A former Illinois Department of Transportation official who was fined for allegedly campaigning while on the state clock remains the top candidate to replace convicted former Cook County Commissioner William Beavers, the aldermen with the most say in the decision said today.
“My support has not wavered, based on this incident alone,” Ald. Howard Brookins, 21st, said of the Tribune’s report that Stanley Moore was fined $3,000 after a state ethics commission determined he did campaign work for a failed state legislative campaign during hours he was getting paid to work for IDOT. “I think Mr. Moore is still the leading candidate.”
Brookins will run a Thursday meeting of Democratic ward and township committeemen from Beavers’ former County Board district, which extends from the South Side into the south suburbs.
Each committeemen has a weighted vote, based on the number of Democratic voters within their wards or townships in the 2010 general election. Brookins backs Moore and has the most votes, but he must form coalitions for Moore to prevail.
Moore, a former deputy director for IDOT, acknowledged he was “let go” from his $86,388-a-year job in April 2009, less than a month before the ethics probe into his conduct was launched. The state ethics commission fined him $3,000 in October 2010 — a penalty Moore paid off Tuesday, two days before tomorrow’s meeting.
The pressure is on Democratic committeemen to find an unblemished candidate, with recent scandals augmenting the party’s reputation for corruption among its ranks. Last month a jury found Beavers, who also served many years as a Chicago alderman, guilty of taking campaign and county expense money for personal use without paying taxes.
“I would hope they would pick a credible candidate that can represent everyone,” said Democratic Party Chairman Joseph Berrios, who is not one of the committeemen who will be selecting the replacement. “I would hope that they would pick someone aboveboard.”
In addition to Beavers’ recent conviction, U.S. Rep. Jesse Jackson Jr. and spouse former Ald. Sandi Jackson, 7th, pleaded guilty in February to illegally converting campaign funds for personal use. Authorities said the money paid for a holistic retreat, a cruise, pricey restaurant tabs, flat-screen televisions and even two stuffed elk heads.
Moore is among several candidates seeking Beavers’ spot for the remainder of his term, which lasts through late 2014.
Moore, 44, said he was dismissed from IDOT because a new administration was “going to take the department in a different direction” a few months after Gov. Pat Quinn first took office.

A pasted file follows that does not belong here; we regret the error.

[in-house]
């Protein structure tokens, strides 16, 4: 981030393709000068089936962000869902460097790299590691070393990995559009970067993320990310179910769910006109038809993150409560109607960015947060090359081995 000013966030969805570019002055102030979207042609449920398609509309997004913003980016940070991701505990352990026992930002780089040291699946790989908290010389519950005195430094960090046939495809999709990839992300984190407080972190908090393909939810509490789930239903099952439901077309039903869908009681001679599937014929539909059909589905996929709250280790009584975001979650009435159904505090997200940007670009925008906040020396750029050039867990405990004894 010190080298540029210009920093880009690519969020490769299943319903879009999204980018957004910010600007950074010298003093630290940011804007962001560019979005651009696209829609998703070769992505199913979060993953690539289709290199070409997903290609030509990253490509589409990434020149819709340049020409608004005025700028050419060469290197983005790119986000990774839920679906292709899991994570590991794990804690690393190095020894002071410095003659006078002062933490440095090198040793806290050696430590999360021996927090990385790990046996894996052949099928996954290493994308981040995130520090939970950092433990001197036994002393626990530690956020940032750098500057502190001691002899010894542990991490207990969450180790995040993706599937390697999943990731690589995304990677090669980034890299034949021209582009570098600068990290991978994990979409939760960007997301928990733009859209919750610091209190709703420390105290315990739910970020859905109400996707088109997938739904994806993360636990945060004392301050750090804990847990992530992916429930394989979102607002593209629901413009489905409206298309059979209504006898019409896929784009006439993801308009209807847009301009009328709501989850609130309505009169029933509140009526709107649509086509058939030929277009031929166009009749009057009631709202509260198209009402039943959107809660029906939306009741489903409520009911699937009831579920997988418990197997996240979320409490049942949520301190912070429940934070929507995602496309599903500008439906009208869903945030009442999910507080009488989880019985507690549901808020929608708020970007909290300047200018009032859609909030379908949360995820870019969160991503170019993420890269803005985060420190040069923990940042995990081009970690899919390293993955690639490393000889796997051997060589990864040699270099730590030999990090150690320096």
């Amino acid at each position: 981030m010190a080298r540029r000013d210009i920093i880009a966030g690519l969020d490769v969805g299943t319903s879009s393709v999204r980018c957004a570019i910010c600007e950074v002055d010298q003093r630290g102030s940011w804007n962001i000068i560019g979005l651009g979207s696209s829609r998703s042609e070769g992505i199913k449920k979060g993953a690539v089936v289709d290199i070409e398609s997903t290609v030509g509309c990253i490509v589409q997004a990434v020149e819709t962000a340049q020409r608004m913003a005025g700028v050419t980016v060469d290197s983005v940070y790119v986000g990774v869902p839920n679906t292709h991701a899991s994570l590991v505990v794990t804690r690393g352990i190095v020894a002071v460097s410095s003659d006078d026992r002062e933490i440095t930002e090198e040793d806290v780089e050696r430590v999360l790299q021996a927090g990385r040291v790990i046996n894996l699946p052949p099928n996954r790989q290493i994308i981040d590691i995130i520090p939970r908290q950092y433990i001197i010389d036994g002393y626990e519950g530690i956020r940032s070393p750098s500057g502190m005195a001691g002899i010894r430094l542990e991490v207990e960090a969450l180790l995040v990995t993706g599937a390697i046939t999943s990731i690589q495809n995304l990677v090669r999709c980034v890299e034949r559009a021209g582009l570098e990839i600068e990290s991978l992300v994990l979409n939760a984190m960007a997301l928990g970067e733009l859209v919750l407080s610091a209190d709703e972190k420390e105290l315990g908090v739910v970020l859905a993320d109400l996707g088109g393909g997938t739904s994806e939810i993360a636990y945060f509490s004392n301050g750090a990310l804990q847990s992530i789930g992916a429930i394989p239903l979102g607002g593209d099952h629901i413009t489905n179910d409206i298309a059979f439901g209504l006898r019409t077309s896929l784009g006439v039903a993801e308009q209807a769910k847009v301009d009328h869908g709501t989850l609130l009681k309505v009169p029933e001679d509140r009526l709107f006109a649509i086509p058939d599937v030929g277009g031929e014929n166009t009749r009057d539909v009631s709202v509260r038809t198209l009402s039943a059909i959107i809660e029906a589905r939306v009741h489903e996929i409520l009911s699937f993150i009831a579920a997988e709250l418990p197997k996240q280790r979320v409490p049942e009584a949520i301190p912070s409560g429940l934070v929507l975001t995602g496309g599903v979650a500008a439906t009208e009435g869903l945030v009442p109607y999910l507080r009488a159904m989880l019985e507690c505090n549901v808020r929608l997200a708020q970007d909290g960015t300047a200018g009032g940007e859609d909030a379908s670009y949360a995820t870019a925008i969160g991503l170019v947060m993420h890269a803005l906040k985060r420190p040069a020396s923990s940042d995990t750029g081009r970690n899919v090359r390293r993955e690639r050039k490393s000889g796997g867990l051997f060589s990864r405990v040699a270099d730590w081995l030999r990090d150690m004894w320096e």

Moore said it had nothing to do with the allegations against him, which came later.
Moore said he could have proved the accusations wrong but did not have the resources to fight the charges, which were aired at a hearing in Springfield at which he did not testify.
“I disagree with the commission’s findings — respectfully disagree,” he said. “I just took my punch, paid my administrative fine and let it go, because it was too costly to fight.”
Brookins suggested the allegations against Moore were the result of taking on incumbent state Rep. Monique Davis, D-Chicago, in the 2008 Democratic primary.
“Politics in Chicago is a full contact sport,” Brookins said. “I think that when people are running against you, as a public official you do everything you can to dirty them up.”
The probe of Moore by the state executive inspector general’s office led to an October 2010 finding that Moore clocked into work on three days when he was elsewhere soliciting campaign donations during his failed 2008 Democratic primary run against Rep. Monique Davis, D-Chicago.
Moore told investigators that on two of those days he went to IDOT work meetings, but the sign-in sheets did not show he attended, according to the finding by the state Executive Ethics Commission.
The ethics commission fined Moore $3,000. He made an initial payment of $100, and a check for the remaining $2,900 was received by the commission Tuesday, said Chad Fornoff, the agency’s executive director.
The only punishment available for the commission was to fine Moore up to $5,000 because Moore already had left state government, Fornoff said. Moore left IDOT in April 2009. That same month, the commission received a complaint about Moore’s alleged violations from the inspector general’s office.
Moore later went to work for the county as a capital planning manager and now owns and runs Judy’s Grill, a restaurant in the Brookins’ ward.
Noting Moore’s past government work, including jobs as a state legislative budget analyst and officials for both the United Negro College Fund and the United Way of Chicago, Brookins said that record overshadows an infraction he considers “minor.”
“I think it’s something to take into consideration, but I think I think you also take into consideration the life’s work of a person, instead of just one indiscretion,” Brookin said. “People tend to do (personal) things while they are at work."